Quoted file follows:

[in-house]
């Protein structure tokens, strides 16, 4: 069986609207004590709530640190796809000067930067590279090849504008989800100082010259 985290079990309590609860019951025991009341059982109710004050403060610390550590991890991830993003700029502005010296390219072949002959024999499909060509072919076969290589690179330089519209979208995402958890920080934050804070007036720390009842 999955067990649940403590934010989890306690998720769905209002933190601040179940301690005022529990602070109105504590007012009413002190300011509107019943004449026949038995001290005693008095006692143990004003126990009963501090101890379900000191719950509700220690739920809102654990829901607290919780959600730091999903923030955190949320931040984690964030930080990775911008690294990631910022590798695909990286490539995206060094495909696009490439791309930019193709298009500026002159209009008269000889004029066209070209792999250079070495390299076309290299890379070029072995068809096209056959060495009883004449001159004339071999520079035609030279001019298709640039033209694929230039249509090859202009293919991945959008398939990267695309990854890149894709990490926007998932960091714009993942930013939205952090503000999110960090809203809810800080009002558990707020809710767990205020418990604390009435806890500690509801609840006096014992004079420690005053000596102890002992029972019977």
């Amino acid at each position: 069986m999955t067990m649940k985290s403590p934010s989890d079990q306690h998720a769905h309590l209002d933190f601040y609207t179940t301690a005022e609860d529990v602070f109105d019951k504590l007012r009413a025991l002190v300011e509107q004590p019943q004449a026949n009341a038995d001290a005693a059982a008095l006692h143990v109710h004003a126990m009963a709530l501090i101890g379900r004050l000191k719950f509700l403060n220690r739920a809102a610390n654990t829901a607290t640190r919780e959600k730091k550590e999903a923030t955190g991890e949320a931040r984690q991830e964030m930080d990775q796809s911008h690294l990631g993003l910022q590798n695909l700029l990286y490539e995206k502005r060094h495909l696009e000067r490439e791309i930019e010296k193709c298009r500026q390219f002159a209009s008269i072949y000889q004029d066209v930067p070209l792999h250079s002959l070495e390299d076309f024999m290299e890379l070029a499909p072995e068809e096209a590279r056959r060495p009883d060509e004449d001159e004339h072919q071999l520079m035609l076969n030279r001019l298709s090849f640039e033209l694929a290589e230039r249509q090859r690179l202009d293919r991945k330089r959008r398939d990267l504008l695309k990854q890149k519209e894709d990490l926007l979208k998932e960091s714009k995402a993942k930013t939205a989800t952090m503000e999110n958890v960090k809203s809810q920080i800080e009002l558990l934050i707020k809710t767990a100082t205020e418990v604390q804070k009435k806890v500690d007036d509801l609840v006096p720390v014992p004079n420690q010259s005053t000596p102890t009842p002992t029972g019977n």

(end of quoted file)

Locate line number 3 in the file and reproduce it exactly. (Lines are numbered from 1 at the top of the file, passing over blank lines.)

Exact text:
């Amino acid at each position: 069986m999955t067990m649940k985290s403590p934010s989890d079990q306690h998720a769905h309590l209002d933190f601040y609207t179940t301690a005022e609860d529990v602070f109105d019951k504590l007012r009413a025991l002190v300011e509107q004590p019943q004449a026949n009341a038995d001290a005693a059982a008095l006692h143990v109710h004003a126990m009963a709530l501090i101890g379900r004050l000191k719950f509700l403060n220690r739920a809102a610390n654990t829901a607290t640190r919780e959600k730091k550590e999903a923030t955190g991890e949320a931040r984690q991830e964030m930080d990775q796809s911008h690294l990631g993003l910022q590798n695909l700029l990286y490539e995206k502005r060094h495909l696009e000067r490439e791309i930019e010296k193709c298009r500026q390219f002159a209009s008269i072949y000889q004029d066209v930067p070209l792999h250079s002959l070495e390299d076309f024999m290299e890379l070029a499909p072995e068809e096209a590279r056959r060495p009883d060509e004449d001159e004339h072919q071999l520079m035609l076969n030279r001019l298709s090849f640039e033209l694929a290589e230039r249509q090859r690179l202009d293919r991945k330089r959008r398939d990267l504008l695309k990854q890149k519209e894709d990490l926007l979208k998932e960091s714009k995402a993942k930013t939205a989800t952090m503000e999110n958890v960090k809203s809810q920080i800080e009002l558990l934050i707020k809710t767990a100082t205020e418990v604390q804070k009435k806890v500690d007036d509801l609840v006096p720390v014992p004079n420690q010259s005053t000596p102890t009842p002992t029972g019977n």